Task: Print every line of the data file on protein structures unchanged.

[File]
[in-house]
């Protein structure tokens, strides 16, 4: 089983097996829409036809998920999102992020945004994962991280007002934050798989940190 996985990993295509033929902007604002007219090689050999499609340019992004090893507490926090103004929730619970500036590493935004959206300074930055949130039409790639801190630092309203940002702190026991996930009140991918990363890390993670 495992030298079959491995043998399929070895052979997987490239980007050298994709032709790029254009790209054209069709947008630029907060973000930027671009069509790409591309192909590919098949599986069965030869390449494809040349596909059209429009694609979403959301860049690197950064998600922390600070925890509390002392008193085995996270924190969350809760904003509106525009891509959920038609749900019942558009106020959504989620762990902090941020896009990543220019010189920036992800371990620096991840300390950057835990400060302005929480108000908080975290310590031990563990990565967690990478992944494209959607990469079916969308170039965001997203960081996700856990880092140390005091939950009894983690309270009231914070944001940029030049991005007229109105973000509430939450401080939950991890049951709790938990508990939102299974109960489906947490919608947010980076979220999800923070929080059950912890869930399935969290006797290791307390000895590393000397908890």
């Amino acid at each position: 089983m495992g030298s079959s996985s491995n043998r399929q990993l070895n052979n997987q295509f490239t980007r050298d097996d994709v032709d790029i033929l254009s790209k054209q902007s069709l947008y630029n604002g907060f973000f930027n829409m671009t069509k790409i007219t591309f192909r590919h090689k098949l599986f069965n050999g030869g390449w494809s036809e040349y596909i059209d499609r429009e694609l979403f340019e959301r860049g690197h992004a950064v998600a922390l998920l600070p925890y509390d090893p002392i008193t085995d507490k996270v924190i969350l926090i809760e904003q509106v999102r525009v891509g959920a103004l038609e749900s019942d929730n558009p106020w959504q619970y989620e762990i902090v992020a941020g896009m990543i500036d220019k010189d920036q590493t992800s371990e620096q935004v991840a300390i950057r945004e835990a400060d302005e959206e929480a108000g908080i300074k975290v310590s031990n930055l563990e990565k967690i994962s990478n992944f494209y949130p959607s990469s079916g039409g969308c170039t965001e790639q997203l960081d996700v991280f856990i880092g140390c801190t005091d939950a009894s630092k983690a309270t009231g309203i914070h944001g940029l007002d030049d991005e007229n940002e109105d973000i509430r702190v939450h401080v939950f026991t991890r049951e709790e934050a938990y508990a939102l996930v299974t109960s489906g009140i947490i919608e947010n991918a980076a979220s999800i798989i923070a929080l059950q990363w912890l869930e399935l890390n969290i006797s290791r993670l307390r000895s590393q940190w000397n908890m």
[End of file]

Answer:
[in-house]
């Protein structure tokens, strides 16, 4: 089983097996829409036809998920999102992020945004994962991280007002934050798989940190 996985990993295509033929902007604002007219090689050999499609340019992004090893507490926090103004929730619970500036590493935004959206300074930055949130039409790639801190630092309203940002702190026991996930009140991918990363890390993670 495992030298079959491995043998399929070895052979997987490239980007050298994709032709790029254009790209054209069709947008630029907060973000930027671009069509790409591309192909590919098949599986069965030869390449494809040349596909059209429009694609979403959301860049690197950064998600922390600070925890509390002392008193085995996270924190969350809760904003509106525009891509959920038609749900019942558009106020959504989620762990902090941020896009990543220019010189920036992800371990620096991840300390950057835990400060302005929480108000908080975290310590031990563990990565967690990478992944494209959607990469079916969308170039965001997203960081996700856990880092140390005091939950009894983690309270009231914070944001940029030049991005007229109105973000509430939450401080939950991890049951709790938990508990939102299974109960489906947490919608947010980076979220999800923070929080059950912890869930399935969290006797290791307390000895590393000397908890």
């Amino acid at each position: 089983m495992g030298s079959s996985s491995n043998r399929q990993l070895n052979n997987q295509f490239t980007r050298d097996d994709v032709d790029i033929l254009s790209k054209q902007s069709l947008y630029n604002g907060f973000f930027n829409m671009t069509k790409i007219t591309f192909r590919h090689k098949l599986f069965n050999g030869g390449w494809s036809e040349y596909i059209d499609r429009e694609l979403f340019e959301r860049g690197h992004a950064v998600a922390l998920l600070p925890y509390d090893p002392i008193t085995d507490k996270v924190i969350l926090i809760e904003q509106v999102r525009v891509g959920a103004l038609e749900s019942d929730n558009p106020w959504q619970y989620e762990i902090v992020a941020g896009m990543i500036d220019k010189d920036q590493t992800s371990e620096q935004v991840a300390i950057r945004e835990a400060d302005e959206e929480a108000g908080i300074k975290v310590s031990n930055l563990e990565k967690i994962s990478n992944f494209y949130p959607s990469s079916g039409g969308c170039t965001e790639q997203l960081d996700v991280f856990i880092g140390c801190t005091d939950a009894s630092k983690a309270t009231g309203i914070h944001g940029l007002d030049d991005e007229n940002e109105d973000i509430r702190v939450h401080v939950f026991t991890r049951e709790e934050a938990y508990a939102l996930v299974t109960s489906g009140i947490i919608e947010n991918a980076a979220s999800i798989i923070a929080l059950q990363w912890l869930e399935l890390n969290i006797s290791r993670l307390r000895s590393q940190w000397n908890m």